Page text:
The five DAMD primers amplified a total of 46 alleles (Table 4). The amplified alleles from each DAMD ranged from 6 to 11, with a mean value of 10.1667. Polymorphic information content values ranged from 0.6519–0.8887 with an average of 0.8268. The DAMD primers including DAMD17R, DAMD13, DAMD16, DAMD1F and DAMD25 were polymorphic. The genetic diversity ranged from 0.6933–0.8978 with a mean value of 0.8430, while the major allele frequency spanned between 0.1333 and 0.4667, with a mean of 0.2556. Detected allelic counts and frequencies from each of the DAMD loci were respectively 1–7 and 0.0667–0.4667 (Additional file 7: Table S5). The genetic diversity in EbPe-2 was the highest, with Ne, H, and I values of 1.9501, 0.4872 and 0.6803, respectively (Table 5). Contrarily, the genetic diversity in EbPe-4 was the lowest, with Ne, H, and I values of 1.0000, 0.0000 and 0.0000, respectively. The genetic diversity values of these accessions were ranked as EbPe-2 > EbPe-6 > CrPe-7 > CrPe-2 > (CrPe-1, EbPe-3) > EbPe-1 > CrPe-3 > EbPe-5 > (CrPe-6, CrPe-8) > EbPe-7 from high to low. The mean values of Ne, H and I obtained from the accessions collected within Cross River State were 1.4015, 0.2693 and 0.4333, respectively, while those from Ebonyi had 1.4520, 0.2776 and 0.4265, respectively. The overall mean values of Ne, H and I detected in the accessions from the two States using DAMD were respectively 1.4268, 0.4081 and 0.6466.
The genetic variation in pepper accessions from Cross River, assessed using DAMD markers revealed that the mean values of Ht, Hs, GST and Nm were 0.2693, 0.2465, 0.0992 and 6.4983, respectively (Table 6). Values of Ht, Hs, GST and Nm recorded in the accessions from Ebonyi were 0.2776, 0.2600, 0.0551 and 17.9512, respectively. The overall values of Ht, Hs, GST and Nm identified in the entire populations were respectively 0.2732, 0.2528, 0.0746 and 6.2042. The GST value recorded 0.0746 indicating about 7% of the total genetic divergence among the populations and the remaining 93% within the populations. Across the DAMD markers, NPL and PPL ranged from 8 to 14 and 53.33–86.67, respectively. Effective number of alleles, H and I values produced were 1.2914 ± 0.3779–1.4746 ± 0.3140, 0.1720 ± 1.9880–0.3013 ± 0.1229 and 0.2620 ± 0.2835–0.4656 ± 0.1671, respectively (Additional file 8: Table S6).
Comparison of SCoT and DAMD data obtained from the accessions of Capsicum annuum
Results obtained from the two markers were compared (Additional file 9: Table S7). Based on the dendrograms, five and three major groups were obtained from SCoT and DAMD data, respectively, while five clusters based on PCA were detected in each of the markers. A total of 57 alleles were found using SCoT markers, while 46 alleles were linked to DAMD markers. The mean numbers of alleles identified in SCoT and DAMD markers were 12.0000 and 10.1667, respectively. Mean genetic diversity values were respectively 0.8815 for SCoT and 0.8430 for DAMD markers, while their mean PICs were respectively 0.8709 and 0.8268. The average major allele frequency associated with the SCoT markers was 0.20000, while that of the DAMD markers yielded 0.2556. The total numbers of polymorphic loci were 64 and 56 for SCoT and DAMD, respectively. The percentage polymorphic loci obtained with the SCoT markers ranged from 80.00–95.73% but 53.33–86.67% with the DAMD markers. Mean of Ne was 1.6971 for SCoT markers and 1.4268 for the DAMD markers. The mean value of H obtained with SCoT markers was 0.5936, while DAMD produced 0.4081. The mean of I obtained with the SCoT and DAMD markers were 0.8590 and 0.6466, respectively.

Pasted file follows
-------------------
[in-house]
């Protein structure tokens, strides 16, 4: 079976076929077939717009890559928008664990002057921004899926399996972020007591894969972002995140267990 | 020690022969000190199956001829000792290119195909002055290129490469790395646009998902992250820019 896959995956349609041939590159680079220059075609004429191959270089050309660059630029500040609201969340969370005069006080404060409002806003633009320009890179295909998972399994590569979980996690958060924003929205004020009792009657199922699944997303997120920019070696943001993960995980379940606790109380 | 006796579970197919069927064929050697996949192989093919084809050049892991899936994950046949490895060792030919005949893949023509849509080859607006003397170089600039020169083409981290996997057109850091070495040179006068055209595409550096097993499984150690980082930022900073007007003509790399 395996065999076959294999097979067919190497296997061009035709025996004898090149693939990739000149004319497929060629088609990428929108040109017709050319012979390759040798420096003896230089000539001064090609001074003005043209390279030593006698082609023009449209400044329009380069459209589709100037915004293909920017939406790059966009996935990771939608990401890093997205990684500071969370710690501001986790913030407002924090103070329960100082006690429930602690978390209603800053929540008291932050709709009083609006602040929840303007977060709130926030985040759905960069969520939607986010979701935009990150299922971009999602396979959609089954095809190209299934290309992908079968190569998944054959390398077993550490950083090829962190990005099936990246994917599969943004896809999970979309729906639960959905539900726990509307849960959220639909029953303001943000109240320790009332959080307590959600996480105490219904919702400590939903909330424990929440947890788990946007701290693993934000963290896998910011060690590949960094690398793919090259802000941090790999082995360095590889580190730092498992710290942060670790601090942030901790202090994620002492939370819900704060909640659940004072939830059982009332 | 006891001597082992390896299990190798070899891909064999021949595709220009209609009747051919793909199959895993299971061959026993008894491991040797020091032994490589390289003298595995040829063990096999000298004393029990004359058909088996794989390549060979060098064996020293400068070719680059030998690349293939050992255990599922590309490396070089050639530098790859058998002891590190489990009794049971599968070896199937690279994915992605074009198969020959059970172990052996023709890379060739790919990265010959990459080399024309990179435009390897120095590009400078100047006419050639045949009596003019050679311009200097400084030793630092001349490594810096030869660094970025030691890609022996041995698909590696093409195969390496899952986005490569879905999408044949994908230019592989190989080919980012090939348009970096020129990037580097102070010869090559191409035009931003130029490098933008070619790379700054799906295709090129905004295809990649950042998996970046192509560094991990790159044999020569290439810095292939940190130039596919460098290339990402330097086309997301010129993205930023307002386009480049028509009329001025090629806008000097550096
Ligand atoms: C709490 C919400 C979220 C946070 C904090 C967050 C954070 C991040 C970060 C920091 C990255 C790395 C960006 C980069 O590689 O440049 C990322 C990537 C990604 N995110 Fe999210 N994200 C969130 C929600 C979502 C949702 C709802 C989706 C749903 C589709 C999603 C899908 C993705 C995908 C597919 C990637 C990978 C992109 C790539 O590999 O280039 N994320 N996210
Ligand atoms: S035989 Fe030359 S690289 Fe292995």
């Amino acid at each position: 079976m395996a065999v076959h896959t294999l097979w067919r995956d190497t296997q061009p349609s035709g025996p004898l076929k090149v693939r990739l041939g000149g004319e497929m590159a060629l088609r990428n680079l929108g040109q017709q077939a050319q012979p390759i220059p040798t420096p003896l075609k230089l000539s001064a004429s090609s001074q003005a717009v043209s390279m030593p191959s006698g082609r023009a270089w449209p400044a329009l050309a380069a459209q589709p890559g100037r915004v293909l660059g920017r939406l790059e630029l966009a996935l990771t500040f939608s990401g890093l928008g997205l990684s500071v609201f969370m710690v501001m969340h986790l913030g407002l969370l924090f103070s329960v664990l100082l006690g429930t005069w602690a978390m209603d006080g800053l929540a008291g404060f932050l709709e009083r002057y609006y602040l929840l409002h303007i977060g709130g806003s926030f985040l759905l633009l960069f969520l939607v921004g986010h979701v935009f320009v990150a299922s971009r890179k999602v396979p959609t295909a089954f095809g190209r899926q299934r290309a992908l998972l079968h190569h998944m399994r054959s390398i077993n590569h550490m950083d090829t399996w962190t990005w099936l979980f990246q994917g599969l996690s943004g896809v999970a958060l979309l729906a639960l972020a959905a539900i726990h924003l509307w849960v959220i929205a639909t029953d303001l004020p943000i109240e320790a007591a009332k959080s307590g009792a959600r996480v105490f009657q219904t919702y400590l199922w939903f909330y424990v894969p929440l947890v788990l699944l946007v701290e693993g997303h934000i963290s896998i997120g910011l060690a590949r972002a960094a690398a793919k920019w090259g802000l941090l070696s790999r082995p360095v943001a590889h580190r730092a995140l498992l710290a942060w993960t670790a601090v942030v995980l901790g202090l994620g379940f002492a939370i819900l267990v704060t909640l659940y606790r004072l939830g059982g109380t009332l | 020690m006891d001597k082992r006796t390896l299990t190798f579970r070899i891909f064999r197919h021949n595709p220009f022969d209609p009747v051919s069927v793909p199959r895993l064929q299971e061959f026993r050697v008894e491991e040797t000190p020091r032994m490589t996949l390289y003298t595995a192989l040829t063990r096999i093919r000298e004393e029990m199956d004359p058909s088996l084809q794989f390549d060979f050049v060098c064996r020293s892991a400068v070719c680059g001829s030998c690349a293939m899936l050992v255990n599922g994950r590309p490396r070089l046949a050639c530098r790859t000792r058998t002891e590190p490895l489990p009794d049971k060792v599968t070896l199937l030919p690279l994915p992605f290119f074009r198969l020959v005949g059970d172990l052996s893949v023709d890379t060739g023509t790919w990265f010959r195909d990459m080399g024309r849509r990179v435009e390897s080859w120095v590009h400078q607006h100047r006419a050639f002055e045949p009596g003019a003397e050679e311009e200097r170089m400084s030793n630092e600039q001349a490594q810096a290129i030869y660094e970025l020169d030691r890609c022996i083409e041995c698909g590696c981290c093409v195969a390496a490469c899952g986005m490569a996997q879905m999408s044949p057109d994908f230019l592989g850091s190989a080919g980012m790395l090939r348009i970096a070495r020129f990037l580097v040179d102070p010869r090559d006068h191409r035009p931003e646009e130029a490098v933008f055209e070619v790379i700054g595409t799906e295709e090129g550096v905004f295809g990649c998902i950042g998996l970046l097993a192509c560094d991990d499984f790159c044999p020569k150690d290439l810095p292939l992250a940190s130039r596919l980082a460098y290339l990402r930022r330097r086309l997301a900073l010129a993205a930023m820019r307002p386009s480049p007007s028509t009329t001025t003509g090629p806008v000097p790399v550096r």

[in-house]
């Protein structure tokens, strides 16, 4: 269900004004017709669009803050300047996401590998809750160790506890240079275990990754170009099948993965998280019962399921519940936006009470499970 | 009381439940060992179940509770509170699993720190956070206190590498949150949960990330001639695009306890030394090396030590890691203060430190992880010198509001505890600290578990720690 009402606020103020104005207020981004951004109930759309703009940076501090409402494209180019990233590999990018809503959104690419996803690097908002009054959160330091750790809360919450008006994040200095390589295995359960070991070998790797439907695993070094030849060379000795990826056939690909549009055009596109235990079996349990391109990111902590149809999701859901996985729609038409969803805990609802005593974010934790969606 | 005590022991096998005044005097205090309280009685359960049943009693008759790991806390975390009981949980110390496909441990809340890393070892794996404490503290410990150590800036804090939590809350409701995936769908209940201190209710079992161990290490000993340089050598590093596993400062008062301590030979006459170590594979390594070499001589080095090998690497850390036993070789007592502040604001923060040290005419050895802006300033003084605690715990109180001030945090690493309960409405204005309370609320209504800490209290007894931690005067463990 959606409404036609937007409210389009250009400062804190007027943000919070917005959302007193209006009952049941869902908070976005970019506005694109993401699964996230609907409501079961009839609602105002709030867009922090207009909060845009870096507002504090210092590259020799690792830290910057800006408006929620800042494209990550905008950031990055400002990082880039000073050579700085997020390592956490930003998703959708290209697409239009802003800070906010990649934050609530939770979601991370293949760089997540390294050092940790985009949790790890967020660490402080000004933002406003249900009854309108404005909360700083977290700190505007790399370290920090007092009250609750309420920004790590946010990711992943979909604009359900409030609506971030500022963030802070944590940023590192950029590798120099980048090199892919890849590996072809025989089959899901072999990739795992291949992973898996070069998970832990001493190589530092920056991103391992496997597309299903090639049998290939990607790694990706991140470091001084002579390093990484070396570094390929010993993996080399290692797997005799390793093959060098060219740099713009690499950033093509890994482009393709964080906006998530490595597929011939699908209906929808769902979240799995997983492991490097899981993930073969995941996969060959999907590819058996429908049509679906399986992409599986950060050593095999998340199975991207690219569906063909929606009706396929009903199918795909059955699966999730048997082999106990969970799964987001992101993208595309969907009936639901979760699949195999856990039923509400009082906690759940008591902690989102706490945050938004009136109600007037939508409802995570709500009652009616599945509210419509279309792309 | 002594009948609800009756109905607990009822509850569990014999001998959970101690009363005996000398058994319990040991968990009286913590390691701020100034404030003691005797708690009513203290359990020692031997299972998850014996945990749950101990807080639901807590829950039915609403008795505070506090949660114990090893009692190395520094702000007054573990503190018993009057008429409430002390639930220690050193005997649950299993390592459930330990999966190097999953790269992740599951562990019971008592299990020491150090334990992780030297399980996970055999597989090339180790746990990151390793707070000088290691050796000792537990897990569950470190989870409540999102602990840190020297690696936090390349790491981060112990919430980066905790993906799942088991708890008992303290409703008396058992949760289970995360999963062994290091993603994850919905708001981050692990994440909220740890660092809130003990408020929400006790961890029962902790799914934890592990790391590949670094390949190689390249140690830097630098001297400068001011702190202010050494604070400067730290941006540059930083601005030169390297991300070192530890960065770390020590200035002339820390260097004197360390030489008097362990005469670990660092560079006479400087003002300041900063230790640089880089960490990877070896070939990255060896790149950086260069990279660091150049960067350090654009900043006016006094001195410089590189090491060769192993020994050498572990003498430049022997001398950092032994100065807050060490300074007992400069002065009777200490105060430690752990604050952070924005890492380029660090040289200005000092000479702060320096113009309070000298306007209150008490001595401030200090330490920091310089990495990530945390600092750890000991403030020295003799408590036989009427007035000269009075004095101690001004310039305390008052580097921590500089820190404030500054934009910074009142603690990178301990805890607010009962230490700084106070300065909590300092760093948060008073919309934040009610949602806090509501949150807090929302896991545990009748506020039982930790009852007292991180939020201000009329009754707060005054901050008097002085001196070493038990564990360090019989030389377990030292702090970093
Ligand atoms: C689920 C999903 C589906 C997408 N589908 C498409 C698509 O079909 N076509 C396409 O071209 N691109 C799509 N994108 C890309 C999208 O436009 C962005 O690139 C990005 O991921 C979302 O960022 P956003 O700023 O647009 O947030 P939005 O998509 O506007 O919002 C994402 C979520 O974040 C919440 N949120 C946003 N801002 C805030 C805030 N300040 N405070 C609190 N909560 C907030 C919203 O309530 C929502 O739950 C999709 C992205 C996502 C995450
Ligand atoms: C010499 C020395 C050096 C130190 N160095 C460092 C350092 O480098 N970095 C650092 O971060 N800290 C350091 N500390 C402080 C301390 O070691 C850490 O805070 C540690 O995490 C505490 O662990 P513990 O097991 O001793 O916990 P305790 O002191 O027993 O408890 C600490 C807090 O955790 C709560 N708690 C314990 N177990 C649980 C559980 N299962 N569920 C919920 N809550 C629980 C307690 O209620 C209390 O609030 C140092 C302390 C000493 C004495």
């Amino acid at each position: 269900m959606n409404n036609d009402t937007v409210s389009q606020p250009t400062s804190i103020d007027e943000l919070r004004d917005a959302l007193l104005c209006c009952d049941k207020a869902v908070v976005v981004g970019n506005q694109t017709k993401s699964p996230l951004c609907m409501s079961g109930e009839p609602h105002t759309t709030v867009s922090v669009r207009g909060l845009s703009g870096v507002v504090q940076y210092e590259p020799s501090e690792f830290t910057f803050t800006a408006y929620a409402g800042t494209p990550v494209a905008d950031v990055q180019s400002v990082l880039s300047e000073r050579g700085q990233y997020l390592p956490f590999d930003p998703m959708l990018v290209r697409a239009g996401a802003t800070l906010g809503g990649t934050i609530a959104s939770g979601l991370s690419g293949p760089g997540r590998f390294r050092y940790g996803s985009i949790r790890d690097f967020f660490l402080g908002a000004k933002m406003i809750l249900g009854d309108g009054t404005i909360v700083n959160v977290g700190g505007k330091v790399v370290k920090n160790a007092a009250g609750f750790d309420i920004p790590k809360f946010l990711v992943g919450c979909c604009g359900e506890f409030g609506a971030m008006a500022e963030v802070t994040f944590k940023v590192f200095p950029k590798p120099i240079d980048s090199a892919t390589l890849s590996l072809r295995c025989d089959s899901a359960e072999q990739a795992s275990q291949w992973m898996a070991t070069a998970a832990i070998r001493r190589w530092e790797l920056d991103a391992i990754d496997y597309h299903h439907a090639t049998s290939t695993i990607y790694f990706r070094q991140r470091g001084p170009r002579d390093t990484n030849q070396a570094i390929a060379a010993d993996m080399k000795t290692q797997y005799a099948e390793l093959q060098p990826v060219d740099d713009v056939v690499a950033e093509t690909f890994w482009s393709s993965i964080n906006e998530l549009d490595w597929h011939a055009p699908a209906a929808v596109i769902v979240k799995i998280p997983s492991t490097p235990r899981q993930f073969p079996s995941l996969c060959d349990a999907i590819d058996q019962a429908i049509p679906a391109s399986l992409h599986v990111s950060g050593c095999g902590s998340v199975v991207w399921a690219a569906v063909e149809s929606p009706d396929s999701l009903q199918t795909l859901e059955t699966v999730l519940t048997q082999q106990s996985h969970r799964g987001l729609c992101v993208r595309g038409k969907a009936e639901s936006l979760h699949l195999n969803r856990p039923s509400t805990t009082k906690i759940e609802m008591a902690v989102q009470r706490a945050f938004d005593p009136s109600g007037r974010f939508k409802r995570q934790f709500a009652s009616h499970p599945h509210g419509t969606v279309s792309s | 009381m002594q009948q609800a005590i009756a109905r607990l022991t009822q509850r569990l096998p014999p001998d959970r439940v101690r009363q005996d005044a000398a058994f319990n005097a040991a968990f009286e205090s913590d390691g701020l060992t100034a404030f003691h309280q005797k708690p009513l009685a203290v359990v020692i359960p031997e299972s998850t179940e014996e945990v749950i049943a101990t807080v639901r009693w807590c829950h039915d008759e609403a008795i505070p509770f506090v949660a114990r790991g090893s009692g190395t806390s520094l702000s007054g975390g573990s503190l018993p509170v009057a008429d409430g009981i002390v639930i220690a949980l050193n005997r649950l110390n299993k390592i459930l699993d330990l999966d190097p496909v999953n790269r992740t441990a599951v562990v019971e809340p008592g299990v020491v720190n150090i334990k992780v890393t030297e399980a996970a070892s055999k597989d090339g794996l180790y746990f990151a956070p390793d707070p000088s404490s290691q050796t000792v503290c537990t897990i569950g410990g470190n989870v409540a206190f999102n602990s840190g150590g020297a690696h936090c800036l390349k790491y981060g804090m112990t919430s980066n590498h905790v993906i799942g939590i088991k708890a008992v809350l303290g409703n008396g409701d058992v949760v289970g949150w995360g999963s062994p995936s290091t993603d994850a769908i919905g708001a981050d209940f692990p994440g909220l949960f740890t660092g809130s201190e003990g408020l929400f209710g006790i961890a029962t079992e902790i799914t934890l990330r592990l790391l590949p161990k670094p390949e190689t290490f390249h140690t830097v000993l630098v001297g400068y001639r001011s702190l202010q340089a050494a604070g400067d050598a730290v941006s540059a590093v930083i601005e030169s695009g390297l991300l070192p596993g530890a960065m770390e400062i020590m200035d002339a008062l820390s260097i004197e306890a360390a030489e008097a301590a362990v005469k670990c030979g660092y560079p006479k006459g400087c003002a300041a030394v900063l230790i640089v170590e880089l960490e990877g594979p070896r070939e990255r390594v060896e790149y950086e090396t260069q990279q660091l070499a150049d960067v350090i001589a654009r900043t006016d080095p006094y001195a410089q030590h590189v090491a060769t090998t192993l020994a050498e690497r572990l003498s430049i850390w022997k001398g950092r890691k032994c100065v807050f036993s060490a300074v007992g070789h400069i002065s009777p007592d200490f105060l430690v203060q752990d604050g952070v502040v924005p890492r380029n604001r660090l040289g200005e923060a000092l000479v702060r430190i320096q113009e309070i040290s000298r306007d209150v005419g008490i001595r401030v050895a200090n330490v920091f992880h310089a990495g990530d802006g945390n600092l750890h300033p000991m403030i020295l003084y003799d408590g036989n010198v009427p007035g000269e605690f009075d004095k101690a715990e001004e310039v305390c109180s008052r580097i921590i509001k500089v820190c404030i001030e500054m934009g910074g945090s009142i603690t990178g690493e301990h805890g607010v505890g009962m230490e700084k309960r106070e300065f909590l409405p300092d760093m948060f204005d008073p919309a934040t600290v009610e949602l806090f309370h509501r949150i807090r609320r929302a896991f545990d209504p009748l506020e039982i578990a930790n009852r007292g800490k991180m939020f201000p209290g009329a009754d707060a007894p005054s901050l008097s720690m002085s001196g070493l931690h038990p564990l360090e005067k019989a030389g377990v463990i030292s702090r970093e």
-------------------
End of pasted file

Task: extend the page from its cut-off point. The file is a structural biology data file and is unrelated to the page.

Also, Ht recorded in the SCoT marker data was 0.3936, while DAMD had 0.2732. The value of Hs in SCoT was 0.3482 and DAMD yielded 0.2528. In SCoT marker data matrix, the GST was 0.1153 (12% of the total genetic divergence among the populations and 88% within the populations) and 0.0746 (7% of the total genetic divergence among the populations and 93% within the populations) in DAMD, while the Nm obtained with the SCoT marker data was 3.8375 and 0.6.2042 for the DAMD markers.
The efficacy of molecular marker systems for characterization and diversity assessment of C. annuum is very important for breeding, improvement and conservation purposes. The estimation of genetic diversity among accessions is beneficial for the utilization and maintenance of genetic resources. Genetic estimation helps to widen the genetic base of the cultivars and prevents gene insertion or deletion . Assessing degree of genetic indices in populations of crops within germplasm using easily affordable and high-proof reading molecular markers could be a useful technique for characterization, detection and selection of novel accessions in a plant breeding-based approach for germplasm conservation of viable genetic resources with potential traits [63, 64]. It will also aid in the verification of identified morphological traits for adequate discrimination of genotypes . Many molecular markers have been used to explore the genetic ingenuity of planting materials and to identify significant phenotypic characters associated with them. Molecular markers of different types have been applied in the characterization, mapping and study of genetic diversity of pepper [23,24,25,26,27,28,29,30,31,32,33]. In this study, SCoT and DMAD markers were explored to comparatively assess the genetic diversity of pepper accessions from Cross River and Ebonyi States of Nigeria. This became necessary since it is widely accepted that comparing different markers to study genetic diversity can be more resourceful and informative in the classification and selection of the best resolving markers .